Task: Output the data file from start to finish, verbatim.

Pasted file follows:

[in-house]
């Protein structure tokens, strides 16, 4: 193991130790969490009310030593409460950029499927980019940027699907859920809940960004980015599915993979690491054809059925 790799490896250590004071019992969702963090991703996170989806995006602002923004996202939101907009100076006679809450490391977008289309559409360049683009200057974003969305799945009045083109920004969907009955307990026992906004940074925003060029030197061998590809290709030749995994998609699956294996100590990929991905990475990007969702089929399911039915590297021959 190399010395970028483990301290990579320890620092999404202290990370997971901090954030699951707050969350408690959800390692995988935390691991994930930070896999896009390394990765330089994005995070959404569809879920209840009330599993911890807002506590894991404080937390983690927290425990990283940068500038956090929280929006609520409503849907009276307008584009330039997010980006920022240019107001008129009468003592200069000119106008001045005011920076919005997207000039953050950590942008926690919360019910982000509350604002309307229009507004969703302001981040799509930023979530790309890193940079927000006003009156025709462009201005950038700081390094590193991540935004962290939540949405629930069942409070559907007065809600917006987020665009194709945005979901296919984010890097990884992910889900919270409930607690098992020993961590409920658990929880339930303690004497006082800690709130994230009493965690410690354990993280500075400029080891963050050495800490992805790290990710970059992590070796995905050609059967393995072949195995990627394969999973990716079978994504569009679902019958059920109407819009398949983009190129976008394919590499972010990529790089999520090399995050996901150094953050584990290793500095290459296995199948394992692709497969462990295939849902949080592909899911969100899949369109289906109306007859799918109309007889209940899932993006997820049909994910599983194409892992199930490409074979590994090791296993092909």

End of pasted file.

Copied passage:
[in-house]
């Protein structure tokens, strides 16, 4: 193991130790969490009310030593409460950029499927980019940027699907859920809940960004980015599915993979690491054809059925 790799490896250590004071019992969702963090991703996170989806995006602002923004996202939101907009100076006679809450490391977008289309559409360049683009200057974003969305799945009045083109920004969907009955307990026992906004940074925003060029030197061998590809290709030749995994998609699956294996100590990929991905990475990007969702089929399911039915590297021959 190399010395970028483990301290990579320890620092999404202290990370997971901090954030699951707050969350408690959800390692995988935390691991994930930070896999896009390394990765330089994005995070959404569809879920209840009330599993911890807002506590894991404080937390983690927290425990990283940068500038956090929280929006609520409503849907009276307008584009330039997010980006920022240019107001008129009468003592200069000119106008001045005011920076919005997207000039953050950590942008926690919360019910982000509350604002309307229009507004969703302001981040799509930023979530790309890193940079927000006003009156025709462009201005950038700081390094590193991540935004962290939540949405629930069942409070559907007065809600917006987020665009194709945005979901296919984010890097990884992910889900919270409930607690098992020993961590409920658990929880339930303690004497006082800690709130994230009493965690410690354990993280500075400029080891963050050495800490992805790290990710970059992590070796995905050609059967393995072949195995990627394969999973990716079978994504569009679902019958059920109407819009398949983009190129976008394919590499972010990529790089999520090399995050996901150094953050584990290793500095290459296995199948394992692709497969462990295939849902949080592909899911969100899949369109289906109306007859799918109309007889209940899932993006997820049909994910599983194409892992199930490409074979590994090791296993092909």